I help with Melbourne Perl Mongers.
I spend an awful lot of time talking about Perl, and have had my picture in the Australian newspapers with a camel. That's rather scary.
Memoirs of an OSCON Rockstar, Day 5
This entry is about six months late. The other entries I had written on my flight back to Australia, whereas this one is being written back on the ground. It seems that the ground provides a great many distractions and demands.
Friday was by far the most memorable day of OSCON 2008. Firstly, I managed to complete one of my lifetime goals of giving a plenary at OSCON. Not only did I have the entire OSCON audience to myself (which was thousands of people), I was also giving the last talk for the entire conference, and (at least for the conferences I go to), everyone expects the last talk to be really good.
At this point I'm going to reveal one of the strange paradoxes of public speaking. The bigger your audience, and the higher their expectations, the easier it is. There's a whole bunch of mental mechanic reasons why this is the case, but they're so long they deserve a blog post of their own.
Before the talk I remember Edd being wonderful and finding me some food. While I had spent lots of time on talk preparations, I'd forgotten to find anything to eat during that time. Thanks Edd!
The whole talk went smashingly well. Everyone laughed at my jokes, even the really cheesy ones. I think it's sufficient to say it was my most successful presentation ever.
After the talk I found the Perl crowd I'd been spending time with, and went out for some very nice (and very cheap!) Vietnamese. Skud suggested I get a basil-seed drink, which was amazing, and I really need to put my photo on-line to show it off properly. Tim Bunce, hero of DBI and NYTProf, passed his iPhone around the tables and collected everyone's contact details. If you need to contact anyone in the Perl world, there's a good chance you can do so using Tim's phone.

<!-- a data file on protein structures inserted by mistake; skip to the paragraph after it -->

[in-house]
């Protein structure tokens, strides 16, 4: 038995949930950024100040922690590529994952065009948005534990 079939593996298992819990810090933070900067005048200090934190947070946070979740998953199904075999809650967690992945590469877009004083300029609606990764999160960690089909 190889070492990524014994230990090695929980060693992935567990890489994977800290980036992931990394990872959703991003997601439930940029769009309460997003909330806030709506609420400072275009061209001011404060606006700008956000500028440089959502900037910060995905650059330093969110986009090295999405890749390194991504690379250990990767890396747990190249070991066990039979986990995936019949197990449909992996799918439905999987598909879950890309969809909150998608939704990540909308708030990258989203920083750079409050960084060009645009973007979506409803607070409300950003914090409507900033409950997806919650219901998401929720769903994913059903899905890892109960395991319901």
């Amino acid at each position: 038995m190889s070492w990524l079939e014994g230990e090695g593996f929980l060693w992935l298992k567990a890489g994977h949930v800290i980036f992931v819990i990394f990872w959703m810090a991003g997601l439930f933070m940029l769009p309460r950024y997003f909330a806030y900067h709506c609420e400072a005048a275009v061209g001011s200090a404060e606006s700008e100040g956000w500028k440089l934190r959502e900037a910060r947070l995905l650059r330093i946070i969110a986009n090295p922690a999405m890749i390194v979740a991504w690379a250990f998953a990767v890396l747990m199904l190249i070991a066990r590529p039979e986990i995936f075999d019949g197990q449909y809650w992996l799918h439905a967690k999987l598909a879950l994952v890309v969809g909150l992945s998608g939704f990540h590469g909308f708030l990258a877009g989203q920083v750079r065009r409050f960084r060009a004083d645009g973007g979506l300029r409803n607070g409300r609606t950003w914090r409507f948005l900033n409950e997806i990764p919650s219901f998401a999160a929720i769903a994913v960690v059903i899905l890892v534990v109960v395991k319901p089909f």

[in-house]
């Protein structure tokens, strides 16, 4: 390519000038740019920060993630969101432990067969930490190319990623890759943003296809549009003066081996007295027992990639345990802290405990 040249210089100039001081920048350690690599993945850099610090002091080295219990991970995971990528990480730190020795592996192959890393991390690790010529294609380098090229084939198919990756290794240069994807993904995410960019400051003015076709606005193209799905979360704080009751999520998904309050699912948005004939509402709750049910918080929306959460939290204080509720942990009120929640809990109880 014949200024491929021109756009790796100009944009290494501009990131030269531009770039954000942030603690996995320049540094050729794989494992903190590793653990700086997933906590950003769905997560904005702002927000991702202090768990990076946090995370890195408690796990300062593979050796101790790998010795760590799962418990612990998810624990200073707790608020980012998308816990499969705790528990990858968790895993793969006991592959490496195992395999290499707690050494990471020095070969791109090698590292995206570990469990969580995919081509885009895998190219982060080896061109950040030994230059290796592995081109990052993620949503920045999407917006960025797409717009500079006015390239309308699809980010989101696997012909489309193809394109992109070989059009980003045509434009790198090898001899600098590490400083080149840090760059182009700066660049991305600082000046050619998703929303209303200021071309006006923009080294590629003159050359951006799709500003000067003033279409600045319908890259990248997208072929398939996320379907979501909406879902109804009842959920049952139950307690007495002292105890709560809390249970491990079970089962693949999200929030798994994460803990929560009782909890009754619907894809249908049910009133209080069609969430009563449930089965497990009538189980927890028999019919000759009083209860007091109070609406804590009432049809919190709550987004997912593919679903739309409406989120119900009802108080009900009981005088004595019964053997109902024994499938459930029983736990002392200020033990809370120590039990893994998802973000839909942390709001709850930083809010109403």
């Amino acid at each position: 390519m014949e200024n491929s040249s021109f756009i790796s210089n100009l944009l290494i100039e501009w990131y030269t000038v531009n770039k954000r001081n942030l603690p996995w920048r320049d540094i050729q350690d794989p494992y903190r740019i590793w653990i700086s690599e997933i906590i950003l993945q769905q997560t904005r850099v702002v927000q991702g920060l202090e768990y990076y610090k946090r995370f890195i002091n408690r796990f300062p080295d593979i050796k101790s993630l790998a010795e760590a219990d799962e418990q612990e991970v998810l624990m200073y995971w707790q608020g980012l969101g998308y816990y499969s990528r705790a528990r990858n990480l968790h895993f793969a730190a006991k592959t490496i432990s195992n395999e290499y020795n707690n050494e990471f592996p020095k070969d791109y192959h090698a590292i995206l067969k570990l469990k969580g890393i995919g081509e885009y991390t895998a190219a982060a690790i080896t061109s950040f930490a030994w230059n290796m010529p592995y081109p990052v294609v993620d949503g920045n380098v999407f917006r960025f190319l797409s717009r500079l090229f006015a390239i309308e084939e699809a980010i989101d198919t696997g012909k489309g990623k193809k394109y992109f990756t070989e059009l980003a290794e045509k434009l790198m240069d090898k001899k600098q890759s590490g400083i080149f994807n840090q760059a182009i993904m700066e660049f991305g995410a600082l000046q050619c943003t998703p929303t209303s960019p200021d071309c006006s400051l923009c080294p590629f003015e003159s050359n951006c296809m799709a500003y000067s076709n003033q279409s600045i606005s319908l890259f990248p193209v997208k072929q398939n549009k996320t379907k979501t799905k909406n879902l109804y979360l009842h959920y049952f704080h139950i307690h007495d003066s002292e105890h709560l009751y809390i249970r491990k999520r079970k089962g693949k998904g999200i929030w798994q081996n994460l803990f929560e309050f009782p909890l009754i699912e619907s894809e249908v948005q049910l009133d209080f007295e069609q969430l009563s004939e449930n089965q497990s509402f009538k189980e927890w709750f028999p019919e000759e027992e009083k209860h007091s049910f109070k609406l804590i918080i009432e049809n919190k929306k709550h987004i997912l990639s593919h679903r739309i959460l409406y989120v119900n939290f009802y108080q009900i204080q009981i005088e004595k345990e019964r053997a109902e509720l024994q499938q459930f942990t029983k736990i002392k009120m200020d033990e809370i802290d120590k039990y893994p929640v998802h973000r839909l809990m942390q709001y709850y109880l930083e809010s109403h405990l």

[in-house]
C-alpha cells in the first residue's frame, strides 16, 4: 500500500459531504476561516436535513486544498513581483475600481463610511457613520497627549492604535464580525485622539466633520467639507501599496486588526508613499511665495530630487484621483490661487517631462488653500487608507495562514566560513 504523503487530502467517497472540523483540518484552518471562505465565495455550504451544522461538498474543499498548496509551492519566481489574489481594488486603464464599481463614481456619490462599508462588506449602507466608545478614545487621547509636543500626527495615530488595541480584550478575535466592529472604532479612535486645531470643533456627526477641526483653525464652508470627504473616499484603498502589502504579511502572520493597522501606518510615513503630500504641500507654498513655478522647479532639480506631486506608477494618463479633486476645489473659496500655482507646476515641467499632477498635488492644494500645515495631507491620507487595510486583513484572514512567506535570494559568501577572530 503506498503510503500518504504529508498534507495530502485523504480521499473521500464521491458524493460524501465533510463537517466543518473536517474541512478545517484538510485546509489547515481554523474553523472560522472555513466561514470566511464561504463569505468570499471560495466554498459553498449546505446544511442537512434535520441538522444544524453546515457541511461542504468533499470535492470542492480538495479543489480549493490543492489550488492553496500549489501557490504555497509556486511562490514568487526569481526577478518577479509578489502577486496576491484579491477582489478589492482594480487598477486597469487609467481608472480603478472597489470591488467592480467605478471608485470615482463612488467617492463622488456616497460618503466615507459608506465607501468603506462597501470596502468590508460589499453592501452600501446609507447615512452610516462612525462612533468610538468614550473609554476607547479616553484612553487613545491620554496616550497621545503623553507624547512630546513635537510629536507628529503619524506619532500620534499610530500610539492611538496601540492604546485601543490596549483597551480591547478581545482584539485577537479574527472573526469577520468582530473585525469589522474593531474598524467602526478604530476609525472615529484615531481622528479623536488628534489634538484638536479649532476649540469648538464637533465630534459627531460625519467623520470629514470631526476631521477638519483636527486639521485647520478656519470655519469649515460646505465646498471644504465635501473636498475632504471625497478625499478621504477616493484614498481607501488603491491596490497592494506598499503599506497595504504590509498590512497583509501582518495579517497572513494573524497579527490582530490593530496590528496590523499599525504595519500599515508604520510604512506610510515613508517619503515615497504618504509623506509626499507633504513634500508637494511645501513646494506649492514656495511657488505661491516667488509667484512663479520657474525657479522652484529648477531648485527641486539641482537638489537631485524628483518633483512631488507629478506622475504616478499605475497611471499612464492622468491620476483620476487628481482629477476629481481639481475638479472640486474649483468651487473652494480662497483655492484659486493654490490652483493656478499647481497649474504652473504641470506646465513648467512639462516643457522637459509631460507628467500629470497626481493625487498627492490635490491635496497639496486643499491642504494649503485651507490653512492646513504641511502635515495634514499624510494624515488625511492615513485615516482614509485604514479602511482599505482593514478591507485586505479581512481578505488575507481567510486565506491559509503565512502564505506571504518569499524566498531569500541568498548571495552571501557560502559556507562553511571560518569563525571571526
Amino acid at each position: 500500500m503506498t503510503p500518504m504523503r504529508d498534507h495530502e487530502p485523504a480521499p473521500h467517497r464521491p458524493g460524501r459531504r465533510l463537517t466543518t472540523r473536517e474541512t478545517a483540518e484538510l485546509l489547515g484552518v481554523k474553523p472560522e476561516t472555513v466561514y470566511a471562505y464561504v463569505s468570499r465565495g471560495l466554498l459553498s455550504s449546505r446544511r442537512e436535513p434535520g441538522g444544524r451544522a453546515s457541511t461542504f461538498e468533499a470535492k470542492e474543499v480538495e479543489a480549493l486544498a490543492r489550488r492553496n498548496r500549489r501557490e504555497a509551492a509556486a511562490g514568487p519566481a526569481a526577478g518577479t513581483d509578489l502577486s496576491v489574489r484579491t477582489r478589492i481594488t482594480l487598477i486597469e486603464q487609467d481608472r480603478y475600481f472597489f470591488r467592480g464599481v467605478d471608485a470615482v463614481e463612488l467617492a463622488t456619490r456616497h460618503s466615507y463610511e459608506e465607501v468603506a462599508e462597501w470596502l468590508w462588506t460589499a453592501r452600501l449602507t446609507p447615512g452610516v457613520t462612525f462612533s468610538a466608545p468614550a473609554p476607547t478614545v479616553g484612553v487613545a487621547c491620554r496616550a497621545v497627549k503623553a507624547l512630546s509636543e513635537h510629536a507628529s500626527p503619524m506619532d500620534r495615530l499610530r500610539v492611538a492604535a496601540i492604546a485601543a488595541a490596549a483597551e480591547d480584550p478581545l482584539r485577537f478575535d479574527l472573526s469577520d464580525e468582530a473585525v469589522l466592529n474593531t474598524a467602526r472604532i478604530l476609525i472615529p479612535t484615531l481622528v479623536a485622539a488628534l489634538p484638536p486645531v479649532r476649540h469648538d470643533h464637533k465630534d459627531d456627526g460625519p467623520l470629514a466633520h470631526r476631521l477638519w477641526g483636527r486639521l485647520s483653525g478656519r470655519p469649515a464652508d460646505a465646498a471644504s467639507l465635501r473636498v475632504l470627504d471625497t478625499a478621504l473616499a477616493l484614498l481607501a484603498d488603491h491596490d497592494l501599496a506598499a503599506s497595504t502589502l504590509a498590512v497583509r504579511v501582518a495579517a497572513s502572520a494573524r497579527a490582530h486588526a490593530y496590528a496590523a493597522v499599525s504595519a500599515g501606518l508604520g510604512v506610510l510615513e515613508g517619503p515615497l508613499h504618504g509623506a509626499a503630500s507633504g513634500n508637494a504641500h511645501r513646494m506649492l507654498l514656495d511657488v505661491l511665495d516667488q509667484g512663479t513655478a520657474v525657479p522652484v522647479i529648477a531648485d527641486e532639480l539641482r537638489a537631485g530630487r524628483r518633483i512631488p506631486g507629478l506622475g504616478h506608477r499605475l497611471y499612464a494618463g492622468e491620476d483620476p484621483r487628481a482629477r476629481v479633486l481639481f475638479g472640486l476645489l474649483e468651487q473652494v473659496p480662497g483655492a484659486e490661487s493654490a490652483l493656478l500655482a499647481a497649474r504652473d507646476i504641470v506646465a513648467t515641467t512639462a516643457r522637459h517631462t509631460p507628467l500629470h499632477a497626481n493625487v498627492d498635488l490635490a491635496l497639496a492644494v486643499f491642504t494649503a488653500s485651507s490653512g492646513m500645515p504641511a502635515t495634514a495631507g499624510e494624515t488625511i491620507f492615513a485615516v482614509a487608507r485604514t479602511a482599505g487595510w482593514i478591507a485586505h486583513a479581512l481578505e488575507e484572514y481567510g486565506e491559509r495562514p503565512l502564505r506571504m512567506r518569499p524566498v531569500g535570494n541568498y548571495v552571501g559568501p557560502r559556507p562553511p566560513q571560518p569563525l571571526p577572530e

Having finished our meal, there Perl crowd seemed to disperse. Some went home, I think some went to the Portland Beer Festival, and I joined the group that went off to Powell's book store. After a fun time looking at books, I returned to Powell's cafe, where we generally decided was our centrla meeting point. I'd picked up a book on the cultivation of wild fungi, and immediately made friends with Stacy, a friend of Schwern's and a local to Portland, who was also a mushroom hunter. Apparently Portland has big crops of Chanterelles each year, of which I'm intensely jealous.
At some point I get invited to a BBQ, and I secretly cheer inside, because it would have been rather sad if I gave a massively successful talk in front of thousands of people and didn't get invited to anything. I heartily accept.
There are some street-car (tram) trips, and Schwern offers me the loan of a bike to get to the BBQ. Having not had a chance to cycle anywhere all week, I think this sounds like a fantastic way to get around. Stacy was kind enough to volunteer as a guide to get me to the BBQ. I'm very happy for this, because every time I turn a corner by myself I drift onto the left hand side of the road, which is a great place for cyclists to be in Australia, but definitely not a good place in America.